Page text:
“This is not meant to be scurrilous reporting—it just reinforces respect for the work tutors do,” he said.
Georgi also chose not to have Leverett House participate in the survey, saying that while each House might confront different circumstances, for Leverett the survey would do “more harm than good.”
He said he felt that the anonymous survey would destroy the “family atmosphere” in the House, and that both students and tutors bear responsibility in fostering a healthy relationship.
In an e-mail sent to House residents, Georgi urged students to contact their tutors directly, or alternately share concerns confidentially with him, his wife or Senior Tutor Catherine Shapiro.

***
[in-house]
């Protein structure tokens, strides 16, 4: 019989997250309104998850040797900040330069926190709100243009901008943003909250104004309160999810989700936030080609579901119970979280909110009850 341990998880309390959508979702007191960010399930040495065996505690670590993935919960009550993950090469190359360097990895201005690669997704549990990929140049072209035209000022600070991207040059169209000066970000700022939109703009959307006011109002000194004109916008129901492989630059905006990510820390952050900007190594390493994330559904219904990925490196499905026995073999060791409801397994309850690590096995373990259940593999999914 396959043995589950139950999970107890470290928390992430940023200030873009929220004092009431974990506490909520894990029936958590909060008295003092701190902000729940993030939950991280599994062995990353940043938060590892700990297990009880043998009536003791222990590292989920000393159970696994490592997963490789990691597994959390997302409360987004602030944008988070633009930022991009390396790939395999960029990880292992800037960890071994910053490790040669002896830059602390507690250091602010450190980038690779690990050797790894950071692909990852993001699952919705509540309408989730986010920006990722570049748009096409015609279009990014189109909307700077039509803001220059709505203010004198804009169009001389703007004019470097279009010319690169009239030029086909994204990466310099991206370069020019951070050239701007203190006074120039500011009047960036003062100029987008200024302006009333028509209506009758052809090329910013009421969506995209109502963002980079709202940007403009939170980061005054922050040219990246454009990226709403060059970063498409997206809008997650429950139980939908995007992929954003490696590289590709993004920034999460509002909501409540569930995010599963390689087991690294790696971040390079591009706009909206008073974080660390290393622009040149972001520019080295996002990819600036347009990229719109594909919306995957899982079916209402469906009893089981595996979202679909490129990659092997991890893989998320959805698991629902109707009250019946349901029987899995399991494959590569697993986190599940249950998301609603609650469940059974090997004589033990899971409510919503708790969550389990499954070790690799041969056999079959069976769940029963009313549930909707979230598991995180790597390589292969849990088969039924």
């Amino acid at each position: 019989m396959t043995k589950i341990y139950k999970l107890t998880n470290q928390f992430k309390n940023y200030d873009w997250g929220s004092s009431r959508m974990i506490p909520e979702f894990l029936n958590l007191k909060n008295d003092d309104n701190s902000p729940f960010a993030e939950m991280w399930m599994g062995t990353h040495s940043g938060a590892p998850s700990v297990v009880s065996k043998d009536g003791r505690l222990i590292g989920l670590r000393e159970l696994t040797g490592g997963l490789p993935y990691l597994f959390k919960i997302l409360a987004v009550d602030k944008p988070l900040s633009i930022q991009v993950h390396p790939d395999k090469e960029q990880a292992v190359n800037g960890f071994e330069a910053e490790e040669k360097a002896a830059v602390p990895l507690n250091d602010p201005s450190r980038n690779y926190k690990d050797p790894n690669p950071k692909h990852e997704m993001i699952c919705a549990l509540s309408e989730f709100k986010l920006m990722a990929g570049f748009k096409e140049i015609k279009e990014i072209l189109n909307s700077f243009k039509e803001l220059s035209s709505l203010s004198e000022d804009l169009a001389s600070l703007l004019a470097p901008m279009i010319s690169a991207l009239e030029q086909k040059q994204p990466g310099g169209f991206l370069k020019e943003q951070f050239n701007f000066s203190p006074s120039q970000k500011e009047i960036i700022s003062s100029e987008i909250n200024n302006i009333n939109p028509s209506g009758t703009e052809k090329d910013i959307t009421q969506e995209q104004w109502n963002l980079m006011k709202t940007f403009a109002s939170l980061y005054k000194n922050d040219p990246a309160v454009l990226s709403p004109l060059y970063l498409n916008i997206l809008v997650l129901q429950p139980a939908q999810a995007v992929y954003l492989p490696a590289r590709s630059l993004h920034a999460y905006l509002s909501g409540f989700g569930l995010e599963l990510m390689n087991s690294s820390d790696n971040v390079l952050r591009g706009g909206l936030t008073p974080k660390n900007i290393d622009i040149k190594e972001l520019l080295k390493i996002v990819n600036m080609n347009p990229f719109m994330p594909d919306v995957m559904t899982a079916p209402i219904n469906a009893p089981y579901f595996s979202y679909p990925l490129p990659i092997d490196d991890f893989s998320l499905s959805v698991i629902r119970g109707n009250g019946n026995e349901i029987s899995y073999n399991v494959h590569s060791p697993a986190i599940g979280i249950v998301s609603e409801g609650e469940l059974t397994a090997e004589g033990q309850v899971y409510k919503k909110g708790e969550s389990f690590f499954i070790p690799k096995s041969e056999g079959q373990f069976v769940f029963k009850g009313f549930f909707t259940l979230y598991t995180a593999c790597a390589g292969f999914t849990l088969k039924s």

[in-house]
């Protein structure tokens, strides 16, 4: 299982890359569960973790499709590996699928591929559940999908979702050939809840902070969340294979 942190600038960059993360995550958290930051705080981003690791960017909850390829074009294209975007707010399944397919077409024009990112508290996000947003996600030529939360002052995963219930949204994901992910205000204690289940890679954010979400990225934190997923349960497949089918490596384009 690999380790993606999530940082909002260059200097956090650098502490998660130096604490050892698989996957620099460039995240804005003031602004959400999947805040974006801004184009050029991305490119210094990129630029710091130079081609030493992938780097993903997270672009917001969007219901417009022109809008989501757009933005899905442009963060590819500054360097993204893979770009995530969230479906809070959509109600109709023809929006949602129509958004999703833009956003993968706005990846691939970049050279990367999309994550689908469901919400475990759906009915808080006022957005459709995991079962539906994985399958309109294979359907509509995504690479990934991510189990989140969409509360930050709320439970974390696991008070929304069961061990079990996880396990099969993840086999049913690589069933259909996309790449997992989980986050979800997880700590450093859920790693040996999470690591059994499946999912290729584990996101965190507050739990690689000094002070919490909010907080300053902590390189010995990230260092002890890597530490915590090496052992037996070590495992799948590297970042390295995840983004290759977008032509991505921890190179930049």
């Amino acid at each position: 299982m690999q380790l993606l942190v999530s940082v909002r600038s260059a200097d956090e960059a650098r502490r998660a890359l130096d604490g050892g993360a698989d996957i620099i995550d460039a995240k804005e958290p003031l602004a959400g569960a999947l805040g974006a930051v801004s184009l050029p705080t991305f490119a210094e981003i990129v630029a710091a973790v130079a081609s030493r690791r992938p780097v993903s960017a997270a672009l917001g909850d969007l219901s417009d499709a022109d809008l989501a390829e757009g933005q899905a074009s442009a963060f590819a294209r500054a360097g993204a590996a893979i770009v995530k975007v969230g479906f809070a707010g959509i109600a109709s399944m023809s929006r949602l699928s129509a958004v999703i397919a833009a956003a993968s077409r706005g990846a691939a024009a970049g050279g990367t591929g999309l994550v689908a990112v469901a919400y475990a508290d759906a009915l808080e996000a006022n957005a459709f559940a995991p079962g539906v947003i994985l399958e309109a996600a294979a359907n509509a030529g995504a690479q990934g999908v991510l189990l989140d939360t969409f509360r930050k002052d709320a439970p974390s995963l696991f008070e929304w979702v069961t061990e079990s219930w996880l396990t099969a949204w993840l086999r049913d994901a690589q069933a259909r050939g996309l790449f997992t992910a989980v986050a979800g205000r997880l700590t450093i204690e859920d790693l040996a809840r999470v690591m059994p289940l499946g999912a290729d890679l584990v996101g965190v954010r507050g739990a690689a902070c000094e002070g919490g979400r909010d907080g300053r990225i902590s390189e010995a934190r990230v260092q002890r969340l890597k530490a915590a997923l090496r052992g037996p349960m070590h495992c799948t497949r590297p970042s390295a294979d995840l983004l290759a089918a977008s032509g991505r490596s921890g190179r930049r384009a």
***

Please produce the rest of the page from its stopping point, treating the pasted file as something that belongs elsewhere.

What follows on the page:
Eliot House Master Lino Pertile said that although the tutor survey has its limitations, it is still a very valuable resource to provide feedback on tutors.
“It isn’t perfect, and I don’t think that it should be taken as the golden mean—the answer to all the questions—but it’s not the only one that is used to arrive to an improvement to what goes on in the Houses. It’s one of the many ways in which we try to understand student’s attitudes toward the tutors who are very close to them,” Pertile said.
He also said that assessing tutors is not so different from evaluating teaching fellows and professors on academic performance.
“I don’t think that there is anything extraordinary about the initiative—to have feed back for the masters and the tutors,” Pertile said.
But he also said that each House should be free to make its own decision on the surveys, and said that in Eliot the results have been both helpful and “very positive.”
—Staff writer Risheng Xu can be reached at firstname.lastname@example.org.